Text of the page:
Circadian rhythmicity is a fundamental aspect of human physiology. Proper circadian rhythms in cardiovascular output, metabolism, and sleep, for example, are essential to physical and psychiatric health, and the incidence of stroke, asthma, heart attack, and sleep disturbances all correlate strongly with time of day. However, understanding how circadian modulation of the body's physiology contributes to human health and disease will require a basic understanding of how circadian rhythms are generated and expressed. The goal of this proposal is to identify the basic mechanisms that drive circadian output from the suprachiasmatic nucleus (SCN), the brain's clock. SCN neurons demonstrate circadian rhythms in spontaneous action potential firing, and this rhythmic output is essential for timing circadian behaviors and physiology. Therefore, daily modulation of excitability is a critical basis for generating the circadian rhythm in neuronal activity in the SCN. The large conductance Ca2+-activated K+ channel (BK), encoded by the Kcnma1 gene, is an essential regulator of circadian physiological and behavioral rhythms in mouse and fly. In the SCN, BK currents shape circadian rhythms in neuronal firing by regulating the day-night difference in firing frequency, but the basic mechanisms underlying BK's actions are unknown. In the proposed research, we test the central hypothesis that the daily modulation of BK current properties drives the circadian rhythm in SCN neuronal firing. This hypothesis will be investigated using electrophysiology and molecular biology through the following specific aims: 1. To determine whether the constituents of the BK channel complex vary over the circadian cycle, 2. To determine how the properties of native BK currents vary with circadian phase in the SCN, 3. To test whether daily modulation of BK currents drives circadian rhythms in neuronal firing in the SCN. The significance of this research is that it provides a unique approach to directly link changes in the biophysical properties of an ionic current to changes in neural coding. The outcome of these studies is an understanding of the detailed mechanisms that govern circadian output. Understanding output from the brain's master clock is a critical step toward the development of novel ways to manipulate the circadian aspects of human physiology and pathophysiology.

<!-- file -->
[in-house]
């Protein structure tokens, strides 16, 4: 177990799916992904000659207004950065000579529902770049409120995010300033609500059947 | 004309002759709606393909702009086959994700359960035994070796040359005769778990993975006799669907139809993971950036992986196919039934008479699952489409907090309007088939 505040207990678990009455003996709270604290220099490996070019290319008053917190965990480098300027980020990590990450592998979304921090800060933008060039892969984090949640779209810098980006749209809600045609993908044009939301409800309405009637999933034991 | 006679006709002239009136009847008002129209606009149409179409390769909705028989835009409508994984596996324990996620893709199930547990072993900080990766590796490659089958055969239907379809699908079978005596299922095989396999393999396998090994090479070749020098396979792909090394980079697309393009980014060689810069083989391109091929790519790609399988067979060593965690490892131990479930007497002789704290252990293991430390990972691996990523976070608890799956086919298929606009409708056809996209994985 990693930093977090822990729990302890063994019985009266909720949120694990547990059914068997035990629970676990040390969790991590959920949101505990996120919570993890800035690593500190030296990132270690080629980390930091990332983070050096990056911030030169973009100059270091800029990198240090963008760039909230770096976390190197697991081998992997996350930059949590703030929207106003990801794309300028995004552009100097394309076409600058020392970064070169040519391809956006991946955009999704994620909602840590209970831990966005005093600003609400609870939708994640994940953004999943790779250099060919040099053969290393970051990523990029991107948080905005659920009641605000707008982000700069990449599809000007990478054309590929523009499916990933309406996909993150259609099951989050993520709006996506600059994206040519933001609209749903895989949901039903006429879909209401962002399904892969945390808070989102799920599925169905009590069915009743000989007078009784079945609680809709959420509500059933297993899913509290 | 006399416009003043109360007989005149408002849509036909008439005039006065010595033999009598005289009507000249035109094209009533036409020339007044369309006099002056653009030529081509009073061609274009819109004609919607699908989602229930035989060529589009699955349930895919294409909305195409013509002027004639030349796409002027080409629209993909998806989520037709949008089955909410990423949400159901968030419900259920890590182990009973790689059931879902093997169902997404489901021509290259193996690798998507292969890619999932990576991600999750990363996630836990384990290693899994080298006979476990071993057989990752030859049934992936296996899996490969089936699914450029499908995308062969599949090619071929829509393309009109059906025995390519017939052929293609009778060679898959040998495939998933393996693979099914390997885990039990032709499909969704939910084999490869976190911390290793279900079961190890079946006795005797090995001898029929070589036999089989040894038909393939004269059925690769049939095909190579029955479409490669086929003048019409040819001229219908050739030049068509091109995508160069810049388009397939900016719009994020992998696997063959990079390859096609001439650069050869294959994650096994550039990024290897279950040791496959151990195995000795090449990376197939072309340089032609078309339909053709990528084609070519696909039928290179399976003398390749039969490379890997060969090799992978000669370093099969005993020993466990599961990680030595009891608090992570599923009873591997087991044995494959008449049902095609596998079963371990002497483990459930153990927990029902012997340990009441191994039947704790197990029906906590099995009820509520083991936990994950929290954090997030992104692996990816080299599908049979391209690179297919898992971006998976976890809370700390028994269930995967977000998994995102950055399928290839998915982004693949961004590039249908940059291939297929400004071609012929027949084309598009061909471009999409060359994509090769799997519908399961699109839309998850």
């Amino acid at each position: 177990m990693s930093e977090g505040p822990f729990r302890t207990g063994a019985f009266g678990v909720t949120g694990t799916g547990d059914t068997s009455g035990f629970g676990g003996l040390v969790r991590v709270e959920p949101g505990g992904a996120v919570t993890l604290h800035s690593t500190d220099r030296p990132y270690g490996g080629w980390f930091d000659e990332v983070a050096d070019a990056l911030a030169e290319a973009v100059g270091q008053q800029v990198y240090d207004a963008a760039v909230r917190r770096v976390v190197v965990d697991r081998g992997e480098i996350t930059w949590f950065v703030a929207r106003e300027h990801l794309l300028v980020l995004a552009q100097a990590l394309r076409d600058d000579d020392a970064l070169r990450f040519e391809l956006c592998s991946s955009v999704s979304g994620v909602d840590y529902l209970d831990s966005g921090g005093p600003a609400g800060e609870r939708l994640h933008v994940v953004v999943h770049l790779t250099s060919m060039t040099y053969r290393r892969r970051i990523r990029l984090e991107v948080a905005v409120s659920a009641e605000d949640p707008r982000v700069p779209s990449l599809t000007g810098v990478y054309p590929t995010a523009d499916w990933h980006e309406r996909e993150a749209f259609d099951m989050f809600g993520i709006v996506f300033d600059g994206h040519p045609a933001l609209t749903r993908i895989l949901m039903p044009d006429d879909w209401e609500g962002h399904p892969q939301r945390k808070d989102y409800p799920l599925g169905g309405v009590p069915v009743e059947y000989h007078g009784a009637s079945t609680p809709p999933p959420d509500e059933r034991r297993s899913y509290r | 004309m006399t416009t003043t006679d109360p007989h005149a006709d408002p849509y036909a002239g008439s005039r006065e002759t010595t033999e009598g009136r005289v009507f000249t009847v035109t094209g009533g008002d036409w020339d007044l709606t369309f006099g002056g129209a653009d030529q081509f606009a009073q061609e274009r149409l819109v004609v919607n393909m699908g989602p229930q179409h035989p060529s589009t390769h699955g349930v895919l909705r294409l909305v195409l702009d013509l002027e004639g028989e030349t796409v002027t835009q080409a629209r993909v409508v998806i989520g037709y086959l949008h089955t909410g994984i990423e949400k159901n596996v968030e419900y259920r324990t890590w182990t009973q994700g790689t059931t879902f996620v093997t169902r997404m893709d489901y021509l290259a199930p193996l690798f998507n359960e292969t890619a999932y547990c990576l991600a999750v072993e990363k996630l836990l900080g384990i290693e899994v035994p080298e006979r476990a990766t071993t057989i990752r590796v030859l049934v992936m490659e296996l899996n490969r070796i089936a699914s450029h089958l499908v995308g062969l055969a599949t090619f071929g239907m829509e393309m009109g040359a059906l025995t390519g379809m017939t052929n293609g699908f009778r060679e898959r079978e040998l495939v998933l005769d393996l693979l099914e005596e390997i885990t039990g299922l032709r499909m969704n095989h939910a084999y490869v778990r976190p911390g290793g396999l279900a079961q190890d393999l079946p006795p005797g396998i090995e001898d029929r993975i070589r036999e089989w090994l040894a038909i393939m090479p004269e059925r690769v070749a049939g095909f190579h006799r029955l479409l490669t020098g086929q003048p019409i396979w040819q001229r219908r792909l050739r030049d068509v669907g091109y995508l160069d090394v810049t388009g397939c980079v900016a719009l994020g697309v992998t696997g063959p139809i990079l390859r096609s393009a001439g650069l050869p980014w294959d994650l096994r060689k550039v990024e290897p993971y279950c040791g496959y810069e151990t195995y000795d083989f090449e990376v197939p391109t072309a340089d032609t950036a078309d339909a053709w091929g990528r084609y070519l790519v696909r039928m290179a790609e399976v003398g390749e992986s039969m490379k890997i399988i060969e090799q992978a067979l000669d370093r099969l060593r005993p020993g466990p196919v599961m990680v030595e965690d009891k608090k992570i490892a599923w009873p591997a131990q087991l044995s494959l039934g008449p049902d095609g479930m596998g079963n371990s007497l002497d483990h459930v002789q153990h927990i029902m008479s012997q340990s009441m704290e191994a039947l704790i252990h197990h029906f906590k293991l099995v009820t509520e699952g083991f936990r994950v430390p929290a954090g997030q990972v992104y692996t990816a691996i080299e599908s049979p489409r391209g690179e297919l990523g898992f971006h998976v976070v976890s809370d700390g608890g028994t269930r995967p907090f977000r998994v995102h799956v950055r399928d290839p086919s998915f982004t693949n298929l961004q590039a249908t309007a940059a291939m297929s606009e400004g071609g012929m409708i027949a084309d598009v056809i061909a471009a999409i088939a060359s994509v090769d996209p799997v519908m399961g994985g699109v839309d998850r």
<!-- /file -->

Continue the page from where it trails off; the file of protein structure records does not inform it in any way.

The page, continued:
There is strong evidence that proper circadian rhythms in cardiovascular output, metabolism, and sleep, for example, are essential to physical and psychiatric health. The incidence of stroke, asthma, heart attack, and sleep disturbances all correlate strongly with time of day. Understanding how circadian modulation of the body's physiology contributes to human health and disease requires a basic understanding of how circadian rhythms are generated and expressed.
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